China has disclosed details of its future space station following the construction of one of its key parts by engineers.
The Chinese multimodule space station, named Tiangong, or Heavenly Palace, will be mainly composed of three parts - a core module attached to two space labs - having a combined weight of 66 metric tons, said Zhou Jianping, chief designer of the nation's manned space program. Zhou spoke on Tuesday at a space industry conference in Harbin, provincial capital of Heilongjiang.
The station will become heavier with the gradual installation of equipment for experiments and docking by visiting spacecraft. It will be capable of docking with up to three spacecraft at a time, Zhou said.
The designer said once the station begins its operations in orbit about 393 kilometers above Earth, it will be manned by three astronauts in extended shifts that will last several months. During handovers between shifts, the station will accommodate up to six astronauts.
The station will be able to carry more than 10 tons of scientific and experimental equipment and it will have 26 internal payload cabinets, 67 external hatches designed to dock with medium-sized extravehicular apparatuses and four external points for towing large instruments.
The core module, Tianhe, or Harmony of Heavens, will control the station and dock with visiting manned spacecraft and cargo ships, Zhou said. It will accommodate astronauts and contain supplies, and will be used to support astronauts' extravehicular activities.
The China Academy of Space Technology said this month that engineers have constructed the core module and are testing it.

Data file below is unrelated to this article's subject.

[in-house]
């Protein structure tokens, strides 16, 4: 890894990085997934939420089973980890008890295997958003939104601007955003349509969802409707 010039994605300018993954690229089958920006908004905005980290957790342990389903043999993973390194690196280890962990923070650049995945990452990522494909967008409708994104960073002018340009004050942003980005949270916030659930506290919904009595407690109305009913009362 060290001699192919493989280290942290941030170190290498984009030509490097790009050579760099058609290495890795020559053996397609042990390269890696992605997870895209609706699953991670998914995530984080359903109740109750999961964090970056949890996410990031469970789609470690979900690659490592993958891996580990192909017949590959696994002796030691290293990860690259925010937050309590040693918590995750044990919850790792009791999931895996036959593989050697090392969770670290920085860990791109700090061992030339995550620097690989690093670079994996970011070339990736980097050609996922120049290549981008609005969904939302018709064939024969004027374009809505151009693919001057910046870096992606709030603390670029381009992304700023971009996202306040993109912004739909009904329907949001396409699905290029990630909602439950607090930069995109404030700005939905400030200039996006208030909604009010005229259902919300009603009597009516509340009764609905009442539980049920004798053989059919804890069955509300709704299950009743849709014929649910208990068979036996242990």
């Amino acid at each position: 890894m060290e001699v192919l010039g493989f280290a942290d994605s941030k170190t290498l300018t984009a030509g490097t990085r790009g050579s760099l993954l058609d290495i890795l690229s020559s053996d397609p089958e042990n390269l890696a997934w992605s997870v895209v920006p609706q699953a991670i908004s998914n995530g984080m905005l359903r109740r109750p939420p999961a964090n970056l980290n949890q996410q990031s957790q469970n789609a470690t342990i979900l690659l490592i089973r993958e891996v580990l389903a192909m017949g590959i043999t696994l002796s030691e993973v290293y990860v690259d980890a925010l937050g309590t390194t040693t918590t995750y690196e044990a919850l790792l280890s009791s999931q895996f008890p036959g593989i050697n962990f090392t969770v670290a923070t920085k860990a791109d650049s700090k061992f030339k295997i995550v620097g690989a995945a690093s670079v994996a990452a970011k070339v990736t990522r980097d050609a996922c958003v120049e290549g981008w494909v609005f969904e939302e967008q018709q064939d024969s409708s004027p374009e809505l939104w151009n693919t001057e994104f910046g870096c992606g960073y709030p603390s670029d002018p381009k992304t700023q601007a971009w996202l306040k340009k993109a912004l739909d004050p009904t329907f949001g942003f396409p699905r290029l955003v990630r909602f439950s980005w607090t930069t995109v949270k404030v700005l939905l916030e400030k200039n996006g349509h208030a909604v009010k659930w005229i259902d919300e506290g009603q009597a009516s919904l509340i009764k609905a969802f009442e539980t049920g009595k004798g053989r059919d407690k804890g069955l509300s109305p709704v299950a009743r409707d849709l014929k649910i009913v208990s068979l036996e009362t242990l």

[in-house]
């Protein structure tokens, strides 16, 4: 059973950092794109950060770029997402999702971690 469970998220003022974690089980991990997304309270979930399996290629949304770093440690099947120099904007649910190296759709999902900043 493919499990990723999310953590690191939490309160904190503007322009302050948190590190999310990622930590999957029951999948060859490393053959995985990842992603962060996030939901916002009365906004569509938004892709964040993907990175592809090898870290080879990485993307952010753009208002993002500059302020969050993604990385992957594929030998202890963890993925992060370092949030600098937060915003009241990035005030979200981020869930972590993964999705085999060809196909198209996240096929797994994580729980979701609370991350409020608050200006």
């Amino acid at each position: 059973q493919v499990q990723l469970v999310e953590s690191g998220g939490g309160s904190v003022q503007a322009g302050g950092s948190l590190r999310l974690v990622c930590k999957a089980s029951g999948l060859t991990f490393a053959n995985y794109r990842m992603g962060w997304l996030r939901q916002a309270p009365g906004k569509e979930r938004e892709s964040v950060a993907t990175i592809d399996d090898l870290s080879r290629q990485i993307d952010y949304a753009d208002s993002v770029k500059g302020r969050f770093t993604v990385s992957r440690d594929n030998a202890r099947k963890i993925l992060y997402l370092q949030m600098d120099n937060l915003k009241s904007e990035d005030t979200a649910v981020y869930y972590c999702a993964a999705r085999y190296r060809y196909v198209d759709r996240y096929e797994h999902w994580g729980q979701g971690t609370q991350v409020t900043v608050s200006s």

The two space labs, Wentian, or Quest for Heavens, and Mengtian, or Dreaming of Heavens, will mainly perform scientific and technological experiments.
In addition, a space telescope will fly with the space station in the same orbit to perform observations of deep space and Earth. It will have a viewing angle 200 times wider than that of the Hubble Space Telescope, and will dock with the space station when it needs maintenance or refueling, Zhou said.
The astronauts will carry out experiments inside the space station in more than 10 scientific and technological fields such as space medicine, microgravity fluid physics and combustion and space material sciences, he said. The station also will be open to commercial activities to help foster China's space economy.
China will start putting together its first manned space station around 2020, according to government plans. First, a Long March 5B heavy-lift rocket, which is being developed by Chinese scientists, will put the station's core module into orbit that year. Next, about four manned spaceflights will be made to send astronauts to assemble the station.
The space station is expected to be fully operational around 2022 and is set to operate for at least 10 years, according to the China Manned Space Agency. In 2024, it likely will become the world's only space station if the United States-led International Space Station is retired that year as planned.